March 5, 2020
Kurt Metzger/Bridge Magazine
The 2020 Census is underway, and new changes should result in a better understanding and representation of gay and lesbian families.
This year, the Census is substantially changing its “relationship” question for households with more than one occupant. There are now four options: In addition to opposite-sex husband/spouse or unmarried partner, forms also include same-sex husband/spouse or unmarried partner.
That should result in a more accurate count of LGBTQ families, which is important not only for scholars but also to better deliver services and make policy decisions.
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But the community likely will remain underrepresented because the Census has not altered its gender question since it began in 1790.
Respondents can still select only “female” or “male.” Despite society’s awakening about the transgender demographic and a flourishing of pronouns, members of the community will have no way to identify itself unless they leave the question blank.
I predict, though, the Census will likely alter its gender question by 2030 or earlier for more detailed American Community Survey counts.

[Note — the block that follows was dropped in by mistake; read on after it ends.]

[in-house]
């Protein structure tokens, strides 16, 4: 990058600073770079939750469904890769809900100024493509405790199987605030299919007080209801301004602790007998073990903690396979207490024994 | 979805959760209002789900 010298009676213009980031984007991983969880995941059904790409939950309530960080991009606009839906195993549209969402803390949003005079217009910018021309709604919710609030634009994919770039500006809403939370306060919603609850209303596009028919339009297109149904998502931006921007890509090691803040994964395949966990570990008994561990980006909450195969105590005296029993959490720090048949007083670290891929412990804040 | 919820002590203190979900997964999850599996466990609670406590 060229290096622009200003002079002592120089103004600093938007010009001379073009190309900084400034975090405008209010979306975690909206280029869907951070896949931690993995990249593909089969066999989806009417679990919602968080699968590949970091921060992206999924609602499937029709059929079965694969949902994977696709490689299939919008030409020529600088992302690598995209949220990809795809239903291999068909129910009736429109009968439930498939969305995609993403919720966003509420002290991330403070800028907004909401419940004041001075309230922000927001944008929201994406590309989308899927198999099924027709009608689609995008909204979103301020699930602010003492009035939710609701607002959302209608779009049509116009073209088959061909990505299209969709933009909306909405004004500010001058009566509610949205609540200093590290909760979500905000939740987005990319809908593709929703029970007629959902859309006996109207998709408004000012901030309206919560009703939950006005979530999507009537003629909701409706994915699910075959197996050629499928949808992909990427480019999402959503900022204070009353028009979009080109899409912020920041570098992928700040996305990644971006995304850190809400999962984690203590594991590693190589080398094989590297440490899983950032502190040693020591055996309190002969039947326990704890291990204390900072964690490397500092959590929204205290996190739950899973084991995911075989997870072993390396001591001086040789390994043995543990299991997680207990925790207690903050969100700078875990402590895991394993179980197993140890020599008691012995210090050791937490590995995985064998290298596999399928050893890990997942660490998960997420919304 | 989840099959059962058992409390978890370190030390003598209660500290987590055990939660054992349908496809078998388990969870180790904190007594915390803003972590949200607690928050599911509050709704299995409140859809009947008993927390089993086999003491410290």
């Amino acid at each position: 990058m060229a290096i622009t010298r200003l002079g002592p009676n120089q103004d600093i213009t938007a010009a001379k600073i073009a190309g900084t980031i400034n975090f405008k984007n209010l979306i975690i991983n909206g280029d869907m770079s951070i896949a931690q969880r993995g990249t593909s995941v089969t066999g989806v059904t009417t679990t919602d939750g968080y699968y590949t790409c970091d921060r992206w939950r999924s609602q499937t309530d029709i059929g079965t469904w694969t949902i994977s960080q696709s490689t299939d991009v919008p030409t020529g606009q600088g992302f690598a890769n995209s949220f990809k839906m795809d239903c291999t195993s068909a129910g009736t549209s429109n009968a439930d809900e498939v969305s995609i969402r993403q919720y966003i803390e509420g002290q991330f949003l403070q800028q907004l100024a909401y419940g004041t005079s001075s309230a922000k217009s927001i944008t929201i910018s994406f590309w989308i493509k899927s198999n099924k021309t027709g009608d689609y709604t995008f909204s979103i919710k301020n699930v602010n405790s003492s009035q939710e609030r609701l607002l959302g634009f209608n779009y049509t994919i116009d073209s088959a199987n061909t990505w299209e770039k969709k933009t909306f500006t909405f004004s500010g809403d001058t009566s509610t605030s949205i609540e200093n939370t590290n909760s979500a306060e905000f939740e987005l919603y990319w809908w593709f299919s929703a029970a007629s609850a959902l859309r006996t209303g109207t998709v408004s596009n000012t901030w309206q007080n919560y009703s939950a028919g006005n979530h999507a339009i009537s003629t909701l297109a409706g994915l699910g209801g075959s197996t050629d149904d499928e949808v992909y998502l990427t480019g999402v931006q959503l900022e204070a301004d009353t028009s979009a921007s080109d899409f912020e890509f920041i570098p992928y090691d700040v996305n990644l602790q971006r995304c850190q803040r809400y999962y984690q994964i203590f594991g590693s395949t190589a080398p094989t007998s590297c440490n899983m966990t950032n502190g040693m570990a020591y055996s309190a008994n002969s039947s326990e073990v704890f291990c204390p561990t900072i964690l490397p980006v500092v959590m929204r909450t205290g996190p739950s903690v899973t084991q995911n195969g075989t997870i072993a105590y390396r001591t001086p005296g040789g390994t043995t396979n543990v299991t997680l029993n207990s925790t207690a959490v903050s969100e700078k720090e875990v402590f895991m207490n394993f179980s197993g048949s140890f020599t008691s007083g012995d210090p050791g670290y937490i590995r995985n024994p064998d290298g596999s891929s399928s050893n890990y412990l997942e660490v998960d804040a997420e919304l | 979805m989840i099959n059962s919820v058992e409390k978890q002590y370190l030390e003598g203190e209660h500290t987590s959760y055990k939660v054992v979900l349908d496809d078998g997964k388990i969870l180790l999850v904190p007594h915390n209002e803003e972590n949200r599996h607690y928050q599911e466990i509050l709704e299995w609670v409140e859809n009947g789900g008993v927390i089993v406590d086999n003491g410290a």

That’s because the Census Bureau, albeit slowly sometimes, usually changes to reflect evolutions in society.
Take married couples. Up until 1970, the Census Bureau considered the husband to be the “head of household” and his spouse to mark the category of “wife of head,” no matter who was the breadwinner.
Kurt Metzger is the mayor of Pleasant Ridge, a demographer and founder of Data Driven Detroit, a firm that analyzes data to inform public policy.
After the social upheaval of the 1970s, the Census substituted a “husband/wife” category for “wife of head,” allowing wives to be identified as the “head of household.”
While the percentage of households that chose this option was relatively small, it did herald the increased movement of women into higher education and the fact that many wives were the primary breadwinner.
That same year, the Census also replaced “roommate, boarder, lodger” with “partner,” though it was combined with “roommate” as the option.
The Census, though, has been slower to adopt to the modern LGBTQ rights movement, which started with the 1969 Stonewall riots in New York City’s Greenwich Village.
It wasn’t until 1990 that the Census Bureau made any attempt to alter the relationship question, adding “unmarried partner” to that of “husband or wife.” Tabulations of each of those categories by gender allowed for approximations of same-sex households – both married and unmarried.
It was an attempt, but the gay community — rightfully — did not see it as an answer.
While these categories remained the same in the count of 2000 and 2010, the Census Bureau and other groups conducted research and outreach on how to change household questions for better representation.
Scholars including UCLA demographer Gary Gates wrote a number of articles that attempted to estimate the number of GLBTQ households using census data. (I am proud to say that one of those articles placed Pleasant Ridge in seventh place in the country for LQBTQ household density.)
This year’s changes are an overdue attempt to better count those households, but expanding the gender options would go a long way to a more accurate count.